Recently, many countries around the world have sounded the alarm of the avian flu epidemic. On the 2nd, a chicken farm in Ibaraki Prefecture, Japan’s largest egg producing area, detected a highly pathogenic avian influenza virus. So far, the Japanese avian influenza epidemic has spread to 17 first-level administrative regions.
Near the chicken farm in Ibaraki Prefecture, Japan, the reporter saw that a cordon had been set up and checkpoints had been set up to prohibit entry of outside personnel and vehicles.
The building not far away is the largest laying hen farm in Ibaraki Prefecture, and it is also the site of the avian flu epidemic. Three days ago, more than 200 chickens were found dead here, and it was confirmed that they were caused by the H5 subtype highly pathogenic avian influenza virus. This is also the first occurrence of bird flu in the area since 2006.
After the outbreak was discovered, Ibaraki Prefecture immediately decided to culling 840,000 chickens on the chicken farm. There are now thousands of staff working in the local area 24 hours a day, but due to the large number, it is expected that the culling will continue until the 14th of this month.
In addition, Ibaraki Prefecture also requires all poultry, poultry and egg products within a radius of 3 kilometers from the chicken farms to be prohibited to enter and exit, and to stop shipments within 10 kilometers. Thorough disinfection of roads and passing vehicles.
Since bird flu was detected in Japan in the first three years in early November last year, the epidemic has rapidly spread to 17 prefectures, accounting for about one-third of the total number of first-level administrative regions in Japan, the widest spread on record Once.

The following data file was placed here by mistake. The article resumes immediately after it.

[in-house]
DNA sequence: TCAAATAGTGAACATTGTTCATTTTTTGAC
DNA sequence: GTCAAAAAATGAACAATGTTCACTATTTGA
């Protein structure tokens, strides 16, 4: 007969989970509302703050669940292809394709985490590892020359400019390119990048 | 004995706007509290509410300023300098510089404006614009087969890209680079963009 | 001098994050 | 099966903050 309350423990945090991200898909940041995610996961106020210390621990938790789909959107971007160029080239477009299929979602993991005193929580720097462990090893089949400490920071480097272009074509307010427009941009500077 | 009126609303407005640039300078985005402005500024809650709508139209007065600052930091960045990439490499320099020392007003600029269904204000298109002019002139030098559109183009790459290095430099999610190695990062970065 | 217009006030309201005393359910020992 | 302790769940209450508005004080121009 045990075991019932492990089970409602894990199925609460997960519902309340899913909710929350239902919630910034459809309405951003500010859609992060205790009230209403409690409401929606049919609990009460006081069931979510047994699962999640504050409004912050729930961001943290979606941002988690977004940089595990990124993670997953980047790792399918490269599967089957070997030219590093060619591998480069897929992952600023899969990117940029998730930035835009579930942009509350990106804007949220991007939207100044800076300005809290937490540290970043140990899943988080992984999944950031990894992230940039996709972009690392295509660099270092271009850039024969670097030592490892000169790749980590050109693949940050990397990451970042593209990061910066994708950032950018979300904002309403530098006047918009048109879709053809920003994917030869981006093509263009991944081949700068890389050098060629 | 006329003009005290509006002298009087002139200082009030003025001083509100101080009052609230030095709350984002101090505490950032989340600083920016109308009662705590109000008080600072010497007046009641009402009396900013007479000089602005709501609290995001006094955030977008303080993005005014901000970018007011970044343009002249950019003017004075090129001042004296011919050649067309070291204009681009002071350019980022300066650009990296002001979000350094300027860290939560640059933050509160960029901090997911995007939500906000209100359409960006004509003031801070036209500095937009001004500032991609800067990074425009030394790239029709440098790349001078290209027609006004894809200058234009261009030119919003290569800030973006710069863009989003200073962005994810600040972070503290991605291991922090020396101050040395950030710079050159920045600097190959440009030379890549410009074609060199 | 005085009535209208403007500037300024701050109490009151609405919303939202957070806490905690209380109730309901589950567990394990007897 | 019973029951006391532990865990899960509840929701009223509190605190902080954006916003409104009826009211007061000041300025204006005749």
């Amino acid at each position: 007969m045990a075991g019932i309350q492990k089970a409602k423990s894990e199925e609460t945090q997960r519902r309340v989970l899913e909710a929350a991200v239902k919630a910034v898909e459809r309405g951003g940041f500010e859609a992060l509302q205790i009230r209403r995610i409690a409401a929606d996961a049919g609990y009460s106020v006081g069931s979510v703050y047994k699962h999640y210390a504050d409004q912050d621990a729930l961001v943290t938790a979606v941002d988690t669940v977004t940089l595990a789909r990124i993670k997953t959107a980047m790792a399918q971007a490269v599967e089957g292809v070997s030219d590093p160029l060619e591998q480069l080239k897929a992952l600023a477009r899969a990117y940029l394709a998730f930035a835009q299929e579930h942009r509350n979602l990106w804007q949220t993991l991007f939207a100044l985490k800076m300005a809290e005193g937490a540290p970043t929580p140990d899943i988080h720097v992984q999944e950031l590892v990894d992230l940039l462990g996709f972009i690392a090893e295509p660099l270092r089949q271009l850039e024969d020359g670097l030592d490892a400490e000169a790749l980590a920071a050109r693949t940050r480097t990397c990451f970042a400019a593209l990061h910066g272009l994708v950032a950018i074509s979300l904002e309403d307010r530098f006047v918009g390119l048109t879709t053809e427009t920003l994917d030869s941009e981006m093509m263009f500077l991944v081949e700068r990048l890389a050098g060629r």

So far, the total number of culleds in various places has reached 7.11 million, a record high. In response, the Ministry of Agriculture, Forestry and Fisheries of Japan stated that most chicken farms where the epidemic has occurred have loopholes in epidemic prevention. To prevent the spread of the epidemic, farmers who do not comply with health management standards will be publicized and warned.
Ibaraki Prefecture, which is close to the Japanese capital, is the largest egg producing area, accounting for nearly 10%of Japan’s annual production. The bird flu epidemic has now directly threatened the core area of Japan’s egg industry.
The current wholesale price of eggs in the Tokyo market has risen by about 30%from the beginning of January. Once the bird flu spreads further in the main producing areas, it is likely that the price of Japanese eggs will rise further, which will affect the Japanese people’s vegetable baskets.